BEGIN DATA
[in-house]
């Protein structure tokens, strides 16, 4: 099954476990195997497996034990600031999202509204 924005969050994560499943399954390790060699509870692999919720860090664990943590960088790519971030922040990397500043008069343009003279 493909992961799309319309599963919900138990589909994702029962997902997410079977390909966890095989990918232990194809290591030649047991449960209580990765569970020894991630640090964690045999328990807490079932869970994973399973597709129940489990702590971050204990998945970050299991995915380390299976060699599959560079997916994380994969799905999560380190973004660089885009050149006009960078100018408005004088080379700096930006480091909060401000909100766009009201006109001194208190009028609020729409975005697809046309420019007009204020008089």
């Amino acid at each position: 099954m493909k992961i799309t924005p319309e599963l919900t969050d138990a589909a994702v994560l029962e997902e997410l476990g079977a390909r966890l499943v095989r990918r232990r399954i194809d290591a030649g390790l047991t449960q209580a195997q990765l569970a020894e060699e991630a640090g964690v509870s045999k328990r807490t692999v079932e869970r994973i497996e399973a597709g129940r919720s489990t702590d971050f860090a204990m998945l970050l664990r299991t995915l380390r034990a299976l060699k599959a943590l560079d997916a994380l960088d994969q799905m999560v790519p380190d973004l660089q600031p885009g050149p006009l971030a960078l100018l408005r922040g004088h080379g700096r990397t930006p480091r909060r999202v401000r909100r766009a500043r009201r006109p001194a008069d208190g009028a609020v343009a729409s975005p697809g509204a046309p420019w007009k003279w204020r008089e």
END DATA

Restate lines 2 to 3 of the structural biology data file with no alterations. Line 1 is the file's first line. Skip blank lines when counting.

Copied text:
């Protein structure tokens, strides 16, 4: 099954476990195997497996034990600031999202509204 924005969050994560499943399954390790060699509870692999919720860090664990943590960088790519971030922040990397500043008069343009003279 493909992961799309319309599963919900138990589909994702029962997902997410079977390909966890095989990918232990194809290591030649047991449960209580990765569970020894991630640090964690045999328990807490079932869970994973399973597709129940489990702590971050204990998945970050299991995915380390299976060699599959560079997916994380994969799905999560380190973004660089885009050149006009960078100018408005004088080379700096930006480091909060401000909100766009009201006109001194208190009028609020729409975005697809046309420019007009204020008089």
């Amino acid at each position: 099954m493909k992961i799309t924005p319309e599963l919900t969050d138990a589909a994702v994560l029962e997902e997410l476990g079977a390909r966890l499943v095989r990918r232990r399954i194809d290591a030649g390790l047991t449960q209580a195997q990765l569970a020894e060699e991630a640090g964690v509870s045999k328990r807490t692999v079932e869970r994973i497996e399973a597709g129940r919720s489990t702590d971050f860090a204990m998945l970050l664990r299991t995915l380390r034990a299976l060699k599959a943590l560079d997916a994380l960088d994969q799905m999560v790519p380190d973004l660089q600031p885009g050149p006009l971030a960078l100018l408005r922040g004088h080379g700096r990397t930006p480091r909060r999202v401000r909100r766009a500043r009201r006109p001194a008069d208190g009028a609020v343009a729409s975005p697809g509204a046309p420019w007009k003279w204020r008089e």